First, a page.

The experts said
the small crater, the absence of a sonic boom before impact, a
lack of debris and the green and blue color of rock recovered
from the scene suggest some other cause."It is highly
improbable, but we will only be absolutely sure after a chemical
analysis," said V. Adimurthy, a senior scientist at India's
space agency.The mysterious event has triggered an international
debate about whether a meteorite, space debris, leftover
explosives or even frozen waste from a plane passing overhead
may have killed the man.The meteorite attribution was announced
this week by Chief Minister Jayalalithaa Jayaram, a former film
star who is known for her authoritarian style.A bus driver was
killed by the meteorite at an engineering college in the state,
she said, and awarded a sum of 100,000 rupees ($1,470) in
compensation to his family.
"A meteorite fell within the college premises," she said.
Jayalalithaa has a cult-like following in her state, with her
pictures on prominent display in the offices of her party's
politicians, as a sign of their unquestioning loyalty. Since her
comments, state officials have been reluctant to discuss
publicly what happened.
A team of scientists from the Indian Institute of Astrophysics
in Bangalore arrived in Tamil Nadu on Tuesday to inspect the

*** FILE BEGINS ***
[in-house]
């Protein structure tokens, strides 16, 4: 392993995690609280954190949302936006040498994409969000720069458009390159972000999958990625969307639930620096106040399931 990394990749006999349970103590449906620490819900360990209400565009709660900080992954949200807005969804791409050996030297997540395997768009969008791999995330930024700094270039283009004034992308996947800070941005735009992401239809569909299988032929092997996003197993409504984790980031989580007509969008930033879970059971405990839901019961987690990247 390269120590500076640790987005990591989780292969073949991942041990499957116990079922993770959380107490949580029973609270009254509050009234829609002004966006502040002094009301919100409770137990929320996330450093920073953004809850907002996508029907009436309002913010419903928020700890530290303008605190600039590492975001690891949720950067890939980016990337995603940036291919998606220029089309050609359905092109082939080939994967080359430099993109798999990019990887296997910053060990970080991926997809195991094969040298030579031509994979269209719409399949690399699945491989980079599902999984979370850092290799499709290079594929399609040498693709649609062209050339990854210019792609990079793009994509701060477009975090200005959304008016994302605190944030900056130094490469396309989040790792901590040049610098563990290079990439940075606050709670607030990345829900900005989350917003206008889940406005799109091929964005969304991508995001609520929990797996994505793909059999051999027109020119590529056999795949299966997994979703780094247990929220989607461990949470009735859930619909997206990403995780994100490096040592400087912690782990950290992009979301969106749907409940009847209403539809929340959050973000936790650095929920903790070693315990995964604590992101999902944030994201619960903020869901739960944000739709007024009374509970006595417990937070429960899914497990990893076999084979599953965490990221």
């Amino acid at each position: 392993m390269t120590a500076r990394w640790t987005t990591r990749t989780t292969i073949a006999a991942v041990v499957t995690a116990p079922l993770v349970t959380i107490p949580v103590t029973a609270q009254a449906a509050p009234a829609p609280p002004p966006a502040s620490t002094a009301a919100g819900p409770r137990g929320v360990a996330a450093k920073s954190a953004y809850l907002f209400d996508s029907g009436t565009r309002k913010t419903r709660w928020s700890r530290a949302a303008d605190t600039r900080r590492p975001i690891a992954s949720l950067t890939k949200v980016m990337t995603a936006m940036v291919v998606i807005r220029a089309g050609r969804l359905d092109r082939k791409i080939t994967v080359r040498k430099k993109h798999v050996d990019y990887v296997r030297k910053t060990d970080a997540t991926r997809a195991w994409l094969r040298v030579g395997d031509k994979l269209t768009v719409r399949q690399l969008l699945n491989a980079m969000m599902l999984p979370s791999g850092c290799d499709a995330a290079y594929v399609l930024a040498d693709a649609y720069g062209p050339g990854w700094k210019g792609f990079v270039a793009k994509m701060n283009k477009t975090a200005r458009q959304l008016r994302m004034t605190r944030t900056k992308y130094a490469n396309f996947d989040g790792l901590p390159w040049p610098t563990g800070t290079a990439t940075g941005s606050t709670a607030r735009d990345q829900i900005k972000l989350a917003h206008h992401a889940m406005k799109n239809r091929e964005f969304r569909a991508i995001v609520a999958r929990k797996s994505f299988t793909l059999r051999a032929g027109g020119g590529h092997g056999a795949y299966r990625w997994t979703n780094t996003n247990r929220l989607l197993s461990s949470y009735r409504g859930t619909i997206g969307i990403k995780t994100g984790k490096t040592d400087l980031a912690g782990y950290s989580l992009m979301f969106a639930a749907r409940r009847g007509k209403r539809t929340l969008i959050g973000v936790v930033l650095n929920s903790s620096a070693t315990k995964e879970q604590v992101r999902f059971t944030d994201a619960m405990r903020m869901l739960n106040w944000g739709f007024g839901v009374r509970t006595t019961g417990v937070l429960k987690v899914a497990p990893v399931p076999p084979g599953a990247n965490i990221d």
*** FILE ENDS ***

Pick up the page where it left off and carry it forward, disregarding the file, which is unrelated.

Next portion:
2-metre (6.56-ft) -wide crater and collect the recovered rock
sample, which is small enough to fit in a hand. G.C. Anupama, an
astronomy professor at the institute, said the probe would focus
on the chemicals in the debris, as meteorites have high iron
levels. She declined to comment whether she believed the debris
was a meteorite.C.B. Devgun, who has been tracking meteorites
for the last two decades, said the color of the rock and absence
of other particles ruled out a meteorite.
"It cannot be a meteorite," he said. "It was a greenish color
and no other pieces of debris were found. Normally it would be a
darkish yellow or darkish black in color, just like burned coal,
with a slightly melted surface."
The last reported death from a meteorite strike was in 1825,
according to a list maintained by International Comet Quarterly,
a scientific journal.
In 2013, a meteorite that exploded over central Russia rained
down fireballs and caused a shock wave that smashed windows,
damaged buildings and injured 1,200 people.
(Editing by Douglas Busvine and Clarence Fernandez)
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